A typical container ship traveling through the Panama Canal will pay over $200,000 for the 48 mile trip that takes less than a day. And over 50 vessels transit through each day. For 10% of the fee from one ship, they could build a palatial bathroom building in this little park.

Why do governments fail to attend to the most basic and obvious needs of their people? Since citizens all over the world are taxed and regulated and even involuntarily conscripted into the military, shouldn’t they at least receive vital basic services in return?

Just as these acidic thoughts were discoloring my mood even further, I noticed some people at a nearby table who were engaged in a heated argument about the upcoming U.S. elections. But when I tuned into their conversation, I realized that it was just the same old Blue Team/Red Team antagonism.

I sighed in disbelief that with all of the perceptive commentary that is available in the alternative media today, this couple was still locked into the old Democrats versus Republicans mindset. How could they miss the deeper truth that the entire political process is so profoundly corrupted and metastasized that governments don’t serve The People – they serve The Rich People? How could they believe that their puppet was better than the opposing puppet? How could they not understand that the Malignant Overlords are rejoicing behind the curtain as they witness this divide and conquer strategy continue to succeed?

*******

Witnessing the sad episodes of the possibly pregnant young teen and of the confused and startled little Indio girl had emotionally staggered me. All of this had occurred within a half an hour. And then to follow that by overhearing an insipid argument over whose political marionette was best just finished me off. I took the rest of my water and headed for the waterfront. Sitting on my favorite seawall with my toes in the water, might comfort me.

I was pleased to see that one of the semester-at-sea tall ships, that regularly visit the Archipelago of Bliss, had just dropped anchor. I sent them a little welcoming bouquet of hopes as I watched them prepare their skiffs for a trip to town.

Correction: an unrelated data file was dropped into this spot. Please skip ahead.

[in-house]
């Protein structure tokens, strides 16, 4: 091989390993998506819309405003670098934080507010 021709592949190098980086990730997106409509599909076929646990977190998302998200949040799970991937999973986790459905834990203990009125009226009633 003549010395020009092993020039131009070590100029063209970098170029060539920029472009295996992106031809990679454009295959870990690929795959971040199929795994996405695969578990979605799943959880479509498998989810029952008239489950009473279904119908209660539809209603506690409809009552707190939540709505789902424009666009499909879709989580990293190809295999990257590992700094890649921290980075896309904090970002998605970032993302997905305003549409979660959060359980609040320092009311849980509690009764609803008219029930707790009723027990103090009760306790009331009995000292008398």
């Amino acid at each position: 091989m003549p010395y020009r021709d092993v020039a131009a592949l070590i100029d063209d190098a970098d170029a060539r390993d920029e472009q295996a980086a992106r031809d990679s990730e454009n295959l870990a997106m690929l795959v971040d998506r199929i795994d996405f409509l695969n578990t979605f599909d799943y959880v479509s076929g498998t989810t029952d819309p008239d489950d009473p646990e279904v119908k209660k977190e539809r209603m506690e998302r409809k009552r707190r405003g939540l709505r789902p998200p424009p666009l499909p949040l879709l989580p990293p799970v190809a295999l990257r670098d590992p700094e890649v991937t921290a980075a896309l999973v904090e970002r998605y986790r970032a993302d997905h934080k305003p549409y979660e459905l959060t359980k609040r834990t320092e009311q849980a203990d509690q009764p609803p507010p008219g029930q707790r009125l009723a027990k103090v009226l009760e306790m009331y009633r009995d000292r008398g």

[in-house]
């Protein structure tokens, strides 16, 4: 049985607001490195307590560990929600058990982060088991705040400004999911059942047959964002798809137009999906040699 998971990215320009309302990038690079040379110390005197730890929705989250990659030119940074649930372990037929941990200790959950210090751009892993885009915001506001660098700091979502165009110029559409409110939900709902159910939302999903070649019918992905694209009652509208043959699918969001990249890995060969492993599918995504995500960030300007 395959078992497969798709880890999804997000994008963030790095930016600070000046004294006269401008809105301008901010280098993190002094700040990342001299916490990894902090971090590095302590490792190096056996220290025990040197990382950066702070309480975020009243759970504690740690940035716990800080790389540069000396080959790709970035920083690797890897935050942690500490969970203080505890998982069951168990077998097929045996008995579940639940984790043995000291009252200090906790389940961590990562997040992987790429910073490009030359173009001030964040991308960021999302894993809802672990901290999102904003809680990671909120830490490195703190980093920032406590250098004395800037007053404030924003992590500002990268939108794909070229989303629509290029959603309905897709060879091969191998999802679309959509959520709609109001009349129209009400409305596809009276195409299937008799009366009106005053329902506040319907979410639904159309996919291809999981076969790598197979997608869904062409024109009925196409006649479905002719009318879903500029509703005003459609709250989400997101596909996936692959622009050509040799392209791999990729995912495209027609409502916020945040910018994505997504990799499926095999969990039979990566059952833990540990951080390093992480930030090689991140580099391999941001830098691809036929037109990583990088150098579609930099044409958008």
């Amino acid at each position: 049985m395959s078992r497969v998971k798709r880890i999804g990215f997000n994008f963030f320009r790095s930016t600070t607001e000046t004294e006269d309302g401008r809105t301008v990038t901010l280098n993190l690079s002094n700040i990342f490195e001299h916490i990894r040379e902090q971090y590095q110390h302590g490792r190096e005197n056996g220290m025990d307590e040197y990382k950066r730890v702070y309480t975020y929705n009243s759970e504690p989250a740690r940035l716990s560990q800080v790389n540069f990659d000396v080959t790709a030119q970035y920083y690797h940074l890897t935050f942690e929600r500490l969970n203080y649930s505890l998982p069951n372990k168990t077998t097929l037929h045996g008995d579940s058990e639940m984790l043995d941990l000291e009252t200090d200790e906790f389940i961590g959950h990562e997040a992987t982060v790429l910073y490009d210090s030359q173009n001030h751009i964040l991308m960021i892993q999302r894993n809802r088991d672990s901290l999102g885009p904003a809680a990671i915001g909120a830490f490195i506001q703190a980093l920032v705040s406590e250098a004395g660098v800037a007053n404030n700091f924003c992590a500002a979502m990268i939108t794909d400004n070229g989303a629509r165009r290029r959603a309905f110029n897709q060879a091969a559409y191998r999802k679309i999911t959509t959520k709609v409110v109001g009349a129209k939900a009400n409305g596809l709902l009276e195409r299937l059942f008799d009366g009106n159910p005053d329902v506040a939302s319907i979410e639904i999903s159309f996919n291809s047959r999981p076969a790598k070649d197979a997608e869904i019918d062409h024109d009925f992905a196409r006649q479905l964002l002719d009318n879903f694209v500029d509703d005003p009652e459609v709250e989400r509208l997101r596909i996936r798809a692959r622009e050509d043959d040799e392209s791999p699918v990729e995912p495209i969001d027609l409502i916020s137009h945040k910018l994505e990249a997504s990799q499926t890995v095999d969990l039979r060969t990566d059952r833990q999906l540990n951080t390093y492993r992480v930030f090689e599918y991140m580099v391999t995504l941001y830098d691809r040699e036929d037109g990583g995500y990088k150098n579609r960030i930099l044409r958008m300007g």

I hoped that the school-masters that they had on board were bold and inspirational. I hoped that they were questioning conformity and authority – and encouraging free inquiry and critical thinking. I hoped that they were alerting their sailor/students to the fact that although the supposedly great institutions that dominate our world claim to be benevolent – they are largely malevolent.

That old ship full of young life and new dreams renewed my battered spirit. I headed back towards AVENTURA, where maybe I could do a little teaching of my own. Perhaps, with my pen and paper and clipboard, I could convert the sadness that had bludgeoned me on a sunny day in Panama into a lesson for the wider world.

~~~~~~~~~~~~~~~

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Ray Jason
Read more of Ray Jason’s work on his blog.

“I live aboard my beautiful sailboat, AVENTURA, and wander the wide waters as an itinerant philosopher. My life is simple, free and joyous.”

Ray currently lives on his sailboat in Panama. Previously he was a Key West cab driver.
 September 9, 2016  Posted by at 12:50 am Island Voices, Issue #183  Add comments

  One Response to “Sunshine and Sadness”

  1. Excellent, Ray!
    I am so pleased that SOME people are aware. And possibly capable of spreading that awareness like a benevolent epidemic. You make the world a better place. Hang in there.